Celebrating Costa Rica
Costa Rica have made a point of humiliating so-called giants so far in this tournament. Uruguay went down in he first match, well-beaten despite taking a first-half lead via the penalty spot, and on Thursday it was Italy's turn. 90 minutes later, and the Ticos had another win and another major scalp. They've embarrassed everyone they've played so far and they haven't even had the joy of facing England yet.
But the problem with upsets is that the focus tends to be on the team upset rather than that doing the upsetting. Media coverage around David and Goliath, one imagines, would have gone something like "Goliath downed by rock, manager in hot water over lack of attention to concussion danger", paying little attention to the party which came off far better than expected. Upsets are supposed to be rare, and they're supposed to be one-offs. And that sometimes leads to us missing the point: the real news here is that Costa Rica are the first team out of Group D to qualify for the knockout rounds, and in prime position to finish in first place.
For the consensus 'worst' team in the group, that's some pretty impressive going, especially since they have, broadly speaking, controlled both matches rather than resort to the classic minnow approach. No hiding in a shell and poaching goals on the counterattack and set pieces for the Ticos; they're top of Group D and have looked fantastic in the ascent. So rather than talking about the teams they've beaten, let's celebrate this side.
Costa Rica deserve celebrating. From top to bottom they've been excellent, whether that's Joel Campbell flummoxing defenders or Keylor Navas showing off what made him one of Europe's top shot-stoppers last year. Their wingbacks have down an extraordinary job patrolling the flanks, the midfield's been solid, and despite facing two of the most highly-regarded strikers in the game, the unfancied back line has more than held its own.
And now they're in the knockout rounds. Yes, Group C's top two teams will both be hoping to wind up pitted against the Ticos, and that's probably fair -- no matter how well they've performed to date, you'd still take the Ivory Coast's or Colombia's squad over Costa Rica's -- but Italy and Uruguay were more than happy to be drawn in a group with them back in December, and look at where we are now.
Sooner or later this ride will come to an end, but no matter where we go from here, Costa Rica have been one of this tournament's most pleasant surprises.
France are mortal ...
France absolutely routed Switzerland in Friday's second game, providing plenty of goals and joy for anyone not cheering on the Swiss (or having to write about each and every goal). By the 73rd minute, Les bleus were up 5-0, with the Swiss defense looking alarmingly like the eponymous cheese.
Then Blerim Džemaili, on to replace Valon Behrami, who rather looked like he'd never played a game of football in his life before this one, stepped up to take a free kick. Džemaili's spent practically his entire career practicing for such a moment, relishing any opportunity he has to send in a shot from distance.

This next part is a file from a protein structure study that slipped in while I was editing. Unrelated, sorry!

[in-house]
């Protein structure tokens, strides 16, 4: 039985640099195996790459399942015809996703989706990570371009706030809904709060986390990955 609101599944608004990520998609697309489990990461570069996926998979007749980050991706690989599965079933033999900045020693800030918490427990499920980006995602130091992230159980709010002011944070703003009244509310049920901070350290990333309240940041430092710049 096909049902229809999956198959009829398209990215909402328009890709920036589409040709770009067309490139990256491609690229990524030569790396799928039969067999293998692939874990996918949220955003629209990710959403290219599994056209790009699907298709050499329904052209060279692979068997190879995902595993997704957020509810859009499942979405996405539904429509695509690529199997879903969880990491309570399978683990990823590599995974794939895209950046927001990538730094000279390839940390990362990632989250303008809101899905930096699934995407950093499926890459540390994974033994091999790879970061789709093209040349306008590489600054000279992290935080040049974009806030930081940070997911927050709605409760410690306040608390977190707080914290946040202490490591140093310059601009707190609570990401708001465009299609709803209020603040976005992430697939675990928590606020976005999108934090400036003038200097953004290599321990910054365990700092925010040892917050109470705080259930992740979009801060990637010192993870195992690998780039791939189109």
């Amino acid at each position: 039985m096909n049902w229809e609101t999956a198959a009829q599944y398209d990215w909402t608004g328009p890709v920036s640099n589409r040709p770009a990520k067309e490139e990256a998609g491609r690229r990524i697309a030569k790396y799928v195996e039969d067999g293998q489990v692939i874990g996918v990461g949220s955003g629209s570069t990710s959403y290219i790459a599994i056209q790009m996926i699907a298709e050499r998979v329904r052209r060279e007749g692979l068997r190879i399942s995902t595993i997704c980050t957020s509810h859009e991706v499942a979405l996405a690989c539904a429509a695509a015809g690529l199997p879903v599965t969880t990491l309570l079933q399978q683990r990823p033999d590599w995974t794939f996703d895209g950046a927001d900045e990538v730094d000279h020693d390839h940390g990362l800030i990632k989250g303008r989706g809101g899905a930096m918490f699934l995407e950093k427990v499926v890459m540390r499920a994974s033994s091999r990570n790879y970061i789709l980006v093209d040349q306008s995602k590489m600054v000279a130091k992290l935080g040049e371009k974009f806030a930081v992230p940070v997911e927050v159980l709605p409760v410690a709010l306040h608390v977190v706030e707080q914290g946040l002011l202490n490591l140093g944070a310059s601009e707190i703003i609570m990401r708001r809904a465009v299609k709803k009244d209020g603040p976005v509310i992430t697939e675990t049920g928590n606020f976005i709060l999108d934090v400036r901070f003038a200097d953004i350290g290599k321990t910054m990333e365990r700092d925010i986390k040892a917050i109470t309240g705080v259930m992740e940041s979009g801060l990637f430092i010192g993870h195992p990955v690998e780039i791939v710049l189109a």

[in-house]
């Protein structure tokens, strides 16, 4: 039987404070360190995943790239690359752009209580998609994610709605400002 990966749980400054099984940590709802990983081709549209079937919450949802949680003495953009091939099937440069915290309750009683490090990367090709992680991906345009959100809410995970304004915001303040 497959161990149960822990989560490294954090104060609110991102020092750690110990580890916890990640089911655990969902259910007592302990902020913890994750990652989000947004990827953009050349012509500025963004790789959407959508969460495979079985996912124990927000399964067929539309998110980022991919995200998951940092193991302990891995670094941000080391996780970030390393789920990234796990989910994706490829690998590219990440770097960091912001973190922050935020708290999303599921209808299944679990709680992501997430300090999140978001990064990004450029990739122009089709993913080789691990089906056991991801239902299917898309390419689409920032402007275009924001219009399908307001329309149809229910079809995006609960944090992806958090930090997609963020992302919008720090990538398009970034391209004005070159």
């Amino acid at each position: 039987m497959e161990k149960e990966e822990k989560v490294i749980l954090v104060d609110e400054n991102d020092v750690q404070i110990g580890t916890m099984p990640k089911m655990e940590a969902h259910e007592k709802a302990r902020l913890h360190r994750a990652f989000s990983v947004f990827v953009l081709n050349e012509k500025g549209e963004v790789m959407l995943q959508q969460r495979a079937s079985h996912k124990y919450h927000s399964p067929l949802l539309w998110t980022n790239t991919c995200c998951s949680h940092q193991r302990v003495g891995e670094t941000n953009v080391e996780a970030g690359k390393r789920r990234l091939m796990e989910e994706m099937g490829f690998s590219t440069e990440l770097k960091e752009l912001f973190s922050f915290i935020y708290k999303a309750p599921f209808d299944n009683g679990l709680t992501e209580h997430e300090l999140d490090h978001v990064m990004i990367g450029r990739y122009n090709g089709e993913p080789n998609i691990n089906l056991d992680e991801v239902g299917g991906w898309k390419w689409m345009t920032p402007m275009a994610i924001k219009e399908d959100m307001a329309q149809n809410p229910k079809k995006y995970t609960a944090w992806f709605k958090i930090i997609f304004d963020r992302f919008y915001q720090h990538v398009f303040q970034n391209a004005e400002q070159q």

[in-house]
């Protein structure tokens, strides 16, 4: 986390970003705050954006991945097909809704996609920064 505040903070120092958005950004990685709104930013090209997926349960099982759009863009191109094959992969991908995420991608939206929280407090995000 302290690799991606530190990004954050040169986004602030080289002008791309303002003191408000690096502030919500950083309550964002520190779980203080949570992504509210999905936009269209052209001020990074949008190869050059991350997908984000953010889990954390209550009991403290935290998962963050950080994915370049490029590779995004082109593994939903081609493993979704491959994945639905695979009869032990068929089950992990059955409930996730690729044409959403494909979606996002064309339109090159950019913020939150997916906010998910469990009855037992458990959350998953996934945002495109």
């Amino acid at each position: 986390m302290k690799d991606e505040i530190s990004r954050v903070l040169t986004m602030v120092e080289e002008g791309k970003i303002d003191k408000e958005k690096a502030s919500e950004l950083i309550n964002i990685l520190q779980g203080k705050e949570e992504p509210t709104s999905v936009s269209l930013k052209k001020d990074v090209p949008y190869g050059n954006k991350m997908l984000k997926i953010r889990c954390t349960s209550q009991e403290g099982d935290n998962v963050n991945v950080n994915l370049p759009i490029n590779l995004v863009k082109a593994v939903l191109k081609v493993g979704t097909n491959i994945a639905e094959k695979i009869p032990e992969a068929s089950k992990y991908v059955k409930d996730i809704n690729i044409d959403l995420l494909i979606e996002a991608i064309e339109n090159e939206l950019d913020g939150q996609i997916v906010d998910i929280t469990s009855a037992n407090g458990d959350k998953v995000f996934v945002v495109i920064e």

This time, the midfielder kept his shot rather low, his daisy-cutter aimed perfectly at the chests of the players in the wall. But rather than attempt to block the shot, Karim Benzema simply pivoted, allowing it the ball to float through the wall and into the back of the net.
France had a five-goal advantage with nine minutes left to play, so of course they're going to take their foot off the gas a bit -- it's smart football. Such a strategy could easily excuse Granit Xhaka's goal in the 87th minute. But Benzema's turn? There's no excuse. Another moment of stupidity in the knockout rounds and against a better team, and France could find themselves dumped out of the tournament.
... but they're still really good
Pre-tournament, it was looking increasingly as though France were set to make a deep run. They had a straightforward enough group -- Switzerland, though serious competition, are hardly a team Les Bleus would have been afraid of -- their squad was well balanced with plenty of ability and they were firing on all cylinders in friendlies even despite the loss of Franck Ribéry to injury.
Two games in and they're looking even better than that. 3-0 against Honduras, a match France dominated even before Wilson Palacios was dismissed in the first half, was a good result and a solid performance; 5-2 against Switzerland was an excellent result and an otherworldly performance. But for the referee's inattentiveness to play at the end of the match, France could have scored six, but for some dubious finishing and quality goalkeeping we're looking at eight or nine goals. France didn't just demolish the Swiss, they played what is so far the best football of the tournament in so doing.
They scored goals by every means you might imagine. Set pieces. Fast breaks. Measured buildup play. It was all there, in one coherent and yet curiously explosive package. That the scoreline was marred by two late Swiss goals is unfortunate and does at least slightly take away from the performance*, but there's still no doubt that the most impressive team thus far in the tournament has been France.
*But it also says a lot about the team that the one observable weakness through two matches is 'turns off with a five-goal lead and ten minutes to go'; few teams will consider exploiting that flaw to be a viable plan.
How far can this team go in the knockouts? If this keeps up, that question will soon evolve into something far grander: is there anything -- anyone -- who can stop this France side? And the answer, as always, will turn out to be France themselves, by headbutt, idleness or outright rebellion. Or so the rest of the tournament will be hoping, at any rate.